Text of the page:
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. Last Updated: 07/27/2016

Mexico Spends Big on Its Farmers

MEXICO CITY, Mexico -- Mexico's government will pump a record $16 billion into the countryside this year to help farmers cope when trade barriers with the United States and Canada are removed completely in 2008.

Conservative President Felipe Calderon said Monday that the most money ever to be spent on the countryside in one year would go to producers of corn, beans, sugar and milk, many of whom will struggle to compete when trade barriers are lifted.

Mexico, the United States and Canada have been gradually lifting trade barriers since 1994 through the North American Free Trade Agreement, under which trade among the three neighbors is due to be completely free in 2008.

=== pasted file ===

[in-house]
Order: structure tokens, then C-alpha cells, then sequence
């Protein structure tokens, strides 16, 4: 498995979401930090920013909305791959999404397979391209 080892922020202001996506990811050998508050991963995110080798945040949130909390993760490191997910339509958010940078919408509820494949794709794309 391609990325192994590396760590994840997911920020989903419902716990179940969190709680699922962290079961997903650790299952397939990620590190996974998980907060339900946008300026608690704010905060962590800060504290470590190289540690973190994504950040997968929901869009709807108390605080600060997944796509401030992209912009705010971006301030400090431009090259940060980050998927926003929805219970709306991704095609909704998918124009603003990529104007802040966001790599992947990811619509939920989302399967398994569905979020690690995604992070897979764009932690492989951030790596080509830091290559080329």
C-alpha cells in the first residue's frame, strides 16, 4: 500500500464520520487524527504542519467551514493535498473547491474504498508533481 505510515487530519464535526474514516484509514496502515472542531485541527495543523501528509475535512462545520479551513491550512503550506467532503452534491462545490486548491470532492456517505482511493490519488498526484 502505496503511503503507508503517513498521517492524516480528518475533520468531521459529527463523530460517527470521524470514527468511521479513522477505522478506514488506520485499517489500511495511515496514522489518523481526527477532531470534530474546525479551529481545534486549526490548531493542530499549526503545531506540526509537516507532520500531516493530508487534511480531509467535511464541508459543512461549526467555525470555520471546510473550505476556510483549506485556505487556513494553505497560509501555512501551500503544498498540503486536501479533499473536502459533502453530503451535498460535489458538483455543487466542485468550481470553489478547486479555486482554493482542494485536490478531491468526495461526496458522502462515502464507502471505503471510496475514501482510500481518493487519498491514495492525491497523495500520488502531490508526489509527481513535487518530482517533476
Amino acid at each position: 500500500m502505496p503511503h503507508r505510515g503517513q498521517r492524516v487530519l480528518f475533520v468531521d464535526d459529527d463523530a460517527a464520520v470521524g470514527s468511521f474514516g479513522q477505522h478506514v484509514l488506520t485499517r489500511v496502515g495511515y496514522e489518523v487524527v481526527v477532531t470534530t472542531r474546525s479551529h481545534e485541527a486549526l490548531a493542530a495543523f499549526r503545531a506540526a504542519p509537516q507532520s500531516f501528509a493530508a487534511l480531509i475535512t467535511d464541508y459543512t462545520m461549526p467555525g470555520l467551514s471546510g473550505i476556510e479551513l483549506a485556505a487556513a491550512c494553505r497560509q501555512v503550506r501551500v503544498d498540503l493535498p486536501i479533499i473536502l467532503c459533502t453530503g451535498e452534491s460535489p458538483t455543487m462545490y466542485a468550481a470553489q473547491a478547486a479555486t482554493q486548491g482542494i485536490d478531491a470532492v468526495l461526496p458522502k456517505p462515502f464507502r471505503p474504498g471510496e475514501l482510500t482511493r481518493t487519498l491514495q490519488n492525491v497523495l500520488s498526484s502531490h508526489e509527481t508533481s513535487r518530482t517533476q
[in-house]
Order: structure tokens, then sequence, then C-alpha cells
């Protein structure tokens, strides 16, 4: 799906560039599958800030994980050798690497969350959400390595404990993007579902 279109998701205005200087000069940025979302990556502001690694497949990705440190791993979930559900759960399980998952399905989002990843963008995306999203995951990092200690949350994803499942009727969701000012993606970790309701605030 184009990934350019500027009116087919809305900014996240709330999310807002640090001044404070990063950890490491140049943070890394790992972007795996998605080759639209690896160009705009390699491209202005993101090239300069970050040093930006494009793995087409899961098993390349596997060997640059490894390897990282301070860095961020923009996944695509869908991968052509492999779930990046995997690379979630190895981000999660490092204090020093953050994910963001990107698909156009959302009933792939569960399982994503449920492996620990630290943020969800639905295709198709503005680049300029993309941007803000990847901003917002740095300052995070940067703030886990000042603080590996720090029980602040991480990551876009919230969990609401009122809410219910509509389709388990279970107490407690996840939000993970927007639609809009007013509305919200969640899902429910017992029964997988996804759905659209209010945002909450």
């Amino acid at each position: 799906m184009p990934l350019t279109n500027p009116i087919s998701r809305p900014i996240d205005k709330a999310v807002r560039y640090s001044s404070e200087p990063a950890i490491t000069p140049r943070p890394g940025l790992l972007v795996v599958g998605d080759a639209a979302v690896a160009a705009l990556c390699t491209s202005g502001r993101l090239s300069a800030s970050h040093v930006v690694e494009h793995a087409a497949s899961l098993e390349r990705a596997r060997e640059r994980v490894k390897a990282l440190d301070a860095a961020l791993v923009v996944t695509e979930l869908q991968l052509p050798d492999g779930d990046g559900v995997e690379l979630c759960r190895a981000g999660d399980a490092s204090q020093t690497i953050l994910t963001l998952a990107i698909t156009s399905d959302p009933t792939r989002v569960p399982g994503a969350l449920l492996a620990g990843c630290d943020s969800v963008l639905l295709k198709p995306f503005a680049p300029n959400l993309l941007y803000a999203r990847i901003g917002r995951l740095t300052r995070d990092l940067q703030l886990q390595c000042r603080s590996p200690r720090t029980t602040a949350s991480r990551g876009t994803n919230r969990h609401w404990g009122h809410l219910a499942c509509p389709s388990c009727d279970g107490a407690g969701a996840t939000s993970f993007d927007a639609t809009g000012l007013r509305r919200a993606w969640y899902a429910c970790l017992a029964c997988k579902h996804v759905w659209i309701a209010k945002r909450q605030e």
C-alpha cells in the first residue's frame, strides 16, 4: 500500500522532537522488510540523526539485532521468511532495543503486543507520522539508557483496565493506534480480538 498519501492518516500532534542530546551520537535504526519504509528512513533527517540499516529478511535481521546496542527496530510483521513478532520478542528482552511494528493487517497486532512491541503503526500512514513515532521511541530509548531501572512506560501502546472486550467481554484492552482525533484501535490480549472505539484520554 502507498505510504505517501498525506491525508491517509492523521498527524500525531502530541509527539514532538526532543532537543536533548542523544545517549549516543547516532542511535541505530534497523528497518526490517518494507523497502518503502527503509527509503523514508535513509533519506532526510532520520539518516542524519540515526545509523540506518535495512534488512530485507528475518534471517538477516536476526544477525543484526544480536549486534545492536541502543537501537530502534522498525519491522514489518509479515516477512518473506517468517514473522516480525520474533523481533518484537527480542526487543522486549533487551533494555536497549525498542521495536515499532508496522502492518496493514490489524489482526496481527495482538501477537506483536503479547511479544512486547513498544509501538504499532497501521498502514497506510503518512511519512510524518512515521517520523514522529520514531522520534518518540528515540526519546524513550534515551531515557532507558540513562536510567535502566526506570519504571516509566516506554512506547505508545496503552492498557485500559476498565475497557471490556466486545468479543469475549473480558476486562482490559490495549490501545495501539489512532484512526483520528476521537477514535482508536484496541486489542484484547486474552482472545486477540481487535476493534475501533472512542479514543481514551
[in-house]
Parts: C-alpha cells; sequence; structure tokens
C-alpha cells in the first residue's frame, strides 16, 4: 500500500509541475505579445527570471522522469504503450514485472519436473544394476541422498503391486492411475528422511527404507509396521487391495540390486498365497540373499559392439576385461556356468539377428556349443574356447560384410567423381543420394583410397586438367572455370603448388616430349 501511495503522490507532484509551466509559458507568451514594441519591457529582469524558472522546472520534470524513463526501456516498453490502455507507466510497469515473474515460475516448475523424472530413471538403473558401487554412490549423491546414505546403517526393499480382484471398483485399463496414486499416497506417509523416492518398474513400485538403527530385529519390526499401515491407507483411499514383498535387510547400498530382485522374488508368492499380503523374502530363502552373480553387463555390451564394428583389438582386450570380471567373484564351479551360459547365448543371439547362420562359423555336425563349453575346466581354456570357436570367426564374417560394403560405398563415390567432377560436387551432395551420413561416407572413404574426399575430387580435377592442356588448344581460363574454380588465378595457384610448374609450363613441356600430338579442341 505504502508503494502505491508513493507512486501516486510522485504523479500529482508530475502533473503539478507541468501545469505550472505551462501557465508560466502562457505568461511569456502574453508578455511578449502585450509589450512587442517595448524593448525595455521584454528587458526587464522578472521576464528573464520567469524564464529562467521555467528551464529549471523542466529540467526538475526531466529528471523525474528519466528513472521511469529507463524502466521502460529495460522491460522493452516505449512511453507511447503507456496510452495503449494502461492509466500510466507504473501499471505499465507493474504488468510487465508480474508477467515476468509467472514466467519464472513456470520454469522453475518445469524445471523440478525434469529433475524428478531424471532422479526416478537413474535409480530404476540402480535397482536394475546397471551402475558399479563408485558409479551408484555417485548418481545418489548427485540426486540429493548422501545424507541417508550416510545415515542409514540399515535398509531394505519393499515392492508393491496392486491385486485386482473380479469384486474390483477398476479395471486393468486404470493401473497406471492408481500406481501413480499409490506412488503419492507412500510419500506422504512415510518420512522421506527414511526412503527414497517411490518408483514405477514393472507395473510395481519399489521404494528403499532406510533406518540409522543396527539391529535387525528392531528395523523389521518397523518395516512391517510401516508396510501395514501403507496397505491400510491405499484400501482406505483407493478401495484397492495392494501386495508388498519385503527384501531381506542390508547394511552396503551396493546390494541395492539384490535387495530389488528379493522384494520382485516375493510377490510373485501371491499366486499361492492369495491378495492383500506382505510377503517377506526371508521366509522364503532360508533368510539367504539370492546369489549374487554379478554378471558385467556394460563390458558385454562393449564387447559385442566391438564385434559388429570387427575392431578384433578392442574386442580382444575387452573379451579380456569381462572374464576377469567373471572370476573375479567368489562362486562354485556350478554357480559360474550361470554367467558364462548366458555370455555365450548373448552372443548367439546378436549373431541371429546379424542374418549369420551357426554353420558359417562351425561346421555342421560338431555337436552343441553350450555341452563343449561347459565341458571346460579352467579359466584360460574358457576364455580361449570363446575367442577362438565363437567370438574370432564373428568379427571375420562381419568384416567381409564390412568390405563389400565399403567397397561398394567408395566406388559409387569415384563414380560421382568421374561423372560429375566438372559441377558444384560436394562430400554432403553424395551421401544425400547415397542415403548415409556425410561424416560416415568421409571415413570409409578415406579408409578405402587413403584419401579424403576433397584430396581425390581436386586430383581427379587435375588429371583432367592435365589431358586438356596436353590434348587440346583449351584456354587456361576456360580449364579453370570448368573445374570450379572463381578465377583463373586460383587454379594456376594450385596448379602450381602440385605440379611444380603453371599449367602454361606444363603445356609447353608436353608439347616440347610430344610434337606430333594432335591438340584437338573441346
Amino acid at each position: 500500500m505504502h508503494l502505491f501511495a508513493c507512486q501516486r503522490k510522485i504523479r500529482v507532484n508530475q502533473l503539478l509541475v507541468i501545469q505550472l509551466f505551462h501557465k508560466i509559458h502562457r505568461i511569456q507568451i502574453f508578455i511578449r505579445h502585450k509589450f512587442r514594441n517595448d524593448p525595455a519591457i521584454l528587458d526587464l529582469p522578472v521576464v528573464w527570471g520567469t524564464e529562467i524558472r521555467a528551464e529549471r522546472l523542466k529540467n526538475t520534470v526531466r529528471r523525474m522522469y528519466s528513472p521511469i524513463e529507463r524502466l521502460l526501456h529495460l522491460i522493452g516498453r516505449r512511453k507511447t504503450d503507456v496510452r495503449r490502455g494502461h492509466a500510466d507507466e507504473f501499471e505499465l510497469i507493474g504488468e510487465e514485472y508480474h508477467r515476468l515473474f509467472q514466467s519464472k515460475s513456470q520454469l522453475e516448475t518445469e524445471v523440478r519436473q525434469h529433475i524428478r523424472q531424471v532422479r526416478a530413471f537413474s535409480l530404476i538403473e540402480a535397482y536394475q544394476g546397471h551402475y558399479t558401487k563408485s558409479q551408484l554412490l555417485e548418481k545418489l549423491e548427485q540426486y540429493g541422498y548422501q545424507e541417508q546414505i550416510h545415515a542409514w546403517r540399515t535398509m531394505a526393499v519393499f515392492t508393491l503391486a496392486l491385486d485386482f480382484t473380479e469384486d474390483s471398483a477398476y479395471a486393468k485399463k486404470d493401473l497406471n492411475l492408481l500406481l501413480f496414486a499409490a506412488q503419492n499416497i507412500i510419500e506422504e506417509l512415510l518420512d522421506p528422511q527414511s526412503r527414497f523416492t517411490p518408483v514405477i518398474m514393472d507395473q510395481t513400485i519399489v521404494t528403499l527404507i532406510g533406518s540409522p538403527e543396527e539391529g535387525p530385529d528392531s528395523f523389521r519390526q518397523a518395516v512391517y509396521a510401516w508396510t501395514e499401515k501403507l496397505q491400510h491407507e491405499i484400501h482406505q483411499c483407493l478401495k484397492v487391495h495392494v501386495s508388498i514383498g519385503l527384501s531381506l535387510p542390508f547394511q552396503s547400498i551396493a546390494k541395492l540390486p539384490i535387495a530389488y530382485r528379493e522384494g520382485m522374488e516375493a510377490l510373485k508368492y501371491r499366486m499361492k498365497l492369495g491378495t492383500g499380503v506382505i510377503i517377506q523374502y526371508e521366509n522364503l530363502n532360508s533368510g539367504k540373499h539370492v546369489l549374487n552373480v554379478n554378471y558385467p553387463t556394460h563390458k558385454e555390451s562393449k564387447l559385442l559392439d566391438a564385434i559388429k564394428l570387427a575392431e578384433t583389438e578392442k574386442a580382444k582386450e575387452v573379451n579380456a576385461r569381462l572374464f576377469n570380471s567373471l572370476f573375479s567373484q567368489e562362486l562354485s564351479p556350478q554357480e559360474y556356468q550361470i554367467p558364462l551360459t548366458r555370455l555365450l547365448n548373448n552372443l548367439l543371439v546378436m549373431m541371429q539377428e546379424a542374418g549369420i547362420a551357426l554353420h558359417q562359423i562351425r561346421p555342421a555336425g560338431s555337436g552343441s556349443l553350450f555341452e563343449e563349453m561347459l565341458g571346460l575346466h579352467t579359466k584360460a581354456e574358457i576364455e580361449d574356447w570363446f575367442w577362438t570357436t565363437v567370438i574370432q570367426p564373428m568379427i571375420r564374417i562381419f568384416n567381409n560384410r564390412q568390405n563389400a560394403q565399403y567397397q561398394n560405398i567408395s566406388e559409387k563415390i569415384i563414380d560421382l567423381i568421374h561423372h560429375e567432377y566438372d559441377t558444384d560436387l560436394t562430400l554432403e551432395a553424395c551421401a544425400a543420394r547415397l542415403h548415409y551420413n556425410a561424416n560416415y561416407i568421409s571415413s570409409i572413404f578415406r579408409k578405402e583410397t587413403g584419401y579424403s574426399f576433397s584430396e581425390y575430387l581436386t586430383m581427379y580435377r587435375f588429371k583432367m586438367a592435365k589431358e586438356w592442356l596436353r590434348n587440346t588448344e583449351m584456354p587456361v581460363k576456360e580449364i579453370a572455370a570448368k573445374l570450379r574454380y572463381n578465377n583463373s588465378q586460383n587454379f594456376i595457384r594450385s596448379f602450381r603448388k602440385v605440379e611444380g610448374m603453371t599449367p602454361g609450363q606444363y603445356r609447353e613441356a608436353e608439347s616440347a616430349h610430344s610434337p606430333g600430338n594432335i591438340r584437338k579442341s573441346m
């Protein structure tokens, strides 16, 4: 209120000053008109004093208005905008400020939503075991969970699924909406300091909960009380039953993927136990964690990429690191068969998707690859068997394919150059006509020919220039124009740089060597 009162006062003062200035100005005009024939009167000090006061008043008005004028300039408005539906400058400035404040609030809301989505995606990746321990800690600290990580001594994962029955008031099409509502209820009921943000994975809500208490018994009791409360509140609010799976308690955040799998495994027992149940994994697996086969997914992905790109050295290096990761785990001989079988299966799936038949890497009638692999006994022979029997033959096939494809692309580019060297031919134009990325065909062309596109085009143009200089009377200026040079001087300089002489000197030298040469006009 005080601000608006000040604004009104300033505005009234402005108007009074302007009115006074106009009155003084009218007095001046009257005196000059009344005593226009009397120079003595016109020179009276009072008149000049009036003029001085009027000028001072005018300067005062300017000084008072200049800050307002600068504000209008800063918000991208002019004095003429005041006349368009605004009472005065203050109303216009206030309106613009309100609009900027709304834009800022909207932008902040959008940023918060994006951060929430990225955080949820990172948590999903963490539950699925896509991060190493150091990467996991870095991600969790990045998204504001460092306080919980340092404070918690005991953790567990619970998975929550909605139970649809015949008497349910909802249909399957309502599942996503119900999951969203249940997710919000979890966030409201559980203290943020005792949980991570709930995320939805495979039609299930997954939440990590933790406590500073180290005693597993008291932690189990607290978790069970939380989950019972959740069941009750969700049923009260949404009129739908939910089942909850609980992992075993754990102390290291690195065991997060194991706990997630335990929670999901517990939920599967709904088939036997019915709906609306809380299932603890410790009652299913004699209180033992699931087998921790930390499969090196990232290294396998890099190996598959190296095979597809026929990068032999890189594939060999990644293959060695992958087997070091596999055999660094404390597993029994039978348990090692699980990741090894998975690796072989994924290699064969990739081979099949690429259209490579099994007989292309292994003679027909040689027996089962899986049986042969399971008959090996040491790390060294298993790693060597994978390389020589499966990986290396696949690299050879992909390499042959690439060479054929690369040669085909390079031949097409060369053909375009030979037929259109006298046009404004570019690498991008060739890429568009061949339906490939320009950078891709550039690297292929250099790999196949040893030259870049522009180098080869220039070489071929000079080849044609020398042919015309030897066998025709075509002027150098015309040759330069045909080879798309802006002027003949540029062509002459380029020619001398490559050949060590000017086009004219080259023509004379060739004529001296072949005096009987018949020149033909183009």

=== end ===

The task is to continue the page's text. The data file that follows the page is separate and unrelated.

Poor farmers, particularly those growing Mexican staples of corn and beans on small, inefficient plots worry that they will not be able to compete with heavily subsidized, high-yield U.S. farms when the barriers come down.

Large swathes of Mexico's countryside are emptying as bankrupt farmers emigrate illegally to the United States in search of better-paying work.